When I first got out the components I thought it was going to be a very complex game — maybe just because the airships reminded me of Leviathans. In fact, it may be a little closer to something like Kings of Air and Steam, except that it’s a racing game rather than a pickup-and-delivery game. The gameplay turned out to be very simple, and the depth of strategy comes in the use of the tactics cards: when do you discard cards for movement points (or to godangerously fast), and when do you save them for their actions?
As we played, we tried to take different routes to get to the checkpoints. In one game, I took a shot at passing through a narrow mountain pass while the others had to contend with a gun turret and minefield — it worked, but I had to face several “Gust of Wind” cards on my way through. In another game, the players split up in two directions from the starting line, and it still turned out to be quite close reaching the checkpoints, with a few lucky dice rolls making the difference. It made me realize that the board, with the checkpoint locations and built-in obstacles, is laid out really well. The size and placement of the clouds and mountains make it really challenging to take straight-line routes and force you to zigzag to your destination.
If there’s any complaint about the game, it’s in the fact that it is luck-dependent — both in the cards you get and the dice rolls. Sometimes you could be going at Velocity 3 and get the minimum 6 movement points, and other times when you wanted to go a short distance you might roll too high and be forced to run into an obstacle or overshoot your goal. Thankfully, you can use the cards to adjust your roll, and I like the strategic decisions you have to make about discarding two cards to max out your speed — it means that you won’t have any other protective cards in case of an attack, and you won’t have cards to tweak your roll. On the other hand, in one five-player game, we had one player who had been in the middle or end of the pack for a while pull out to second place by the end of the game. Again, it’s not purely luck because you can adjust your movement with cards, but a bad roll can make a big difference.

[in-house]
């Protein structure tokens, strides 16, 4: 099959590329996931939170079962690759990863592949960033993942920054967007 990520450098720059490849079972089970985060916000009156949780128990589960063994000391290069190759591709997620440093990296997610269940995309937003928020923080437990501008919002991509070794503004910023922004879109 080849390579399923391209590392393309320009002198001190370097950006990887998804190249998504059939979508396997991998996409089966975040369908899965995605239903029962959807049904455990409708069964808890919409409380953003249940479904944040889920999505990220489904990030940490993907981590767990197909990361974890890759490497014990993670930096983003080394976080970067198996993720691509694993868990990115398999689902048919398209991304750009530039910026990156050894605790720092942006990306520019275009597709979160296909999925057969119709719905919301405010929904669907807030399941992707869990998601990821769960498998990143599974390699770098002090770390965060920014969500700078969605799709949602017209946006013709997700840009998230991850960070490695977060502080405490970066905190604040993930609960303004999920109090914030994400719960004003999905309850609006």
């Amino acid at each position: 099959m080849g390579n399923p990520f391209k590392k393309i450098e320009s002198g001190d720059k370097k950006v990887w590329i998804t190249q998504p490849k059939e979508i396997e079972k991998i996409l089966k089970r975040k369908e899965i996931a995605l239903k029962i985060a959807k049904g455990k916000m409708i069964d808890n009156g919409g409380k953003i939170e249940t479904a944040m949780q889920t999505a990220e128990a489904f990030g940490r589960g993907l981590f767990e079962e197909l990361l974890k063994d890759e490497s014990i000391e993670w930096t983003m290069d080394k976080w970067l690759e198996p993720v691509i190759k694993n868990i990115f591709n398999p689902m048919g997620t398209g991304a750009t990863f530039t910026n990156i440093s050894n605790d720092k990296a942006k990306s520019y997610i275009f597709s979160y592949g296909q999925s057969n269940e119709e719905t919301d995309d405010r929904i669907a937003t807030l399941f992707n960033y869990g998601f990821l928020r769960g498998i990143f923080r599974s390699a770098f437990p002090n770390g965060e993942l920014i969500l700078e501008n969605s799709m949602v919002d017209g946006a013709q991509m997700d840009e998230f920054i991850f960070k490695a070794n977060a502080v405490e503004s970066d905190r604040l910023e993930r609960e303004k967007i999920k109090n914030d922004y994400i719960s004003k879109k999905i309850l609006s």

In that sense, Quicksilver is more of a typical American game than European game. You can end up in a situation where you get a runaway leader — and if that happens, they can be really hard to stop except with a timely “Gust of Wind” card or canceling some of their cards as they play. But it’s still a pretty fun racing game and one that I’m definitely interested in playing again.
The Kickstarter campaign has a little over a week left to go, so check out the project and consider picking up a copy. Split Second Games is a small venture, just two guys who developed this board game, and I think they’ve got a cool idea on their hands; I’d love to see this project succeed. One nice thing about the game is that I think it could be handled by younger players as well: the mechanics are pretty simple, though planning your route long-term may be a slightly trickier lesson.
Head over to Kickstarter for more information.
Wired: Great illustrations to match the theme; fun racing game with a well-designed board.
Tired: Can be luck-dependent and it’s hard to catch somebody who gets too far ahead.
Disclosure: GeekDad received a review prototype copy of this game.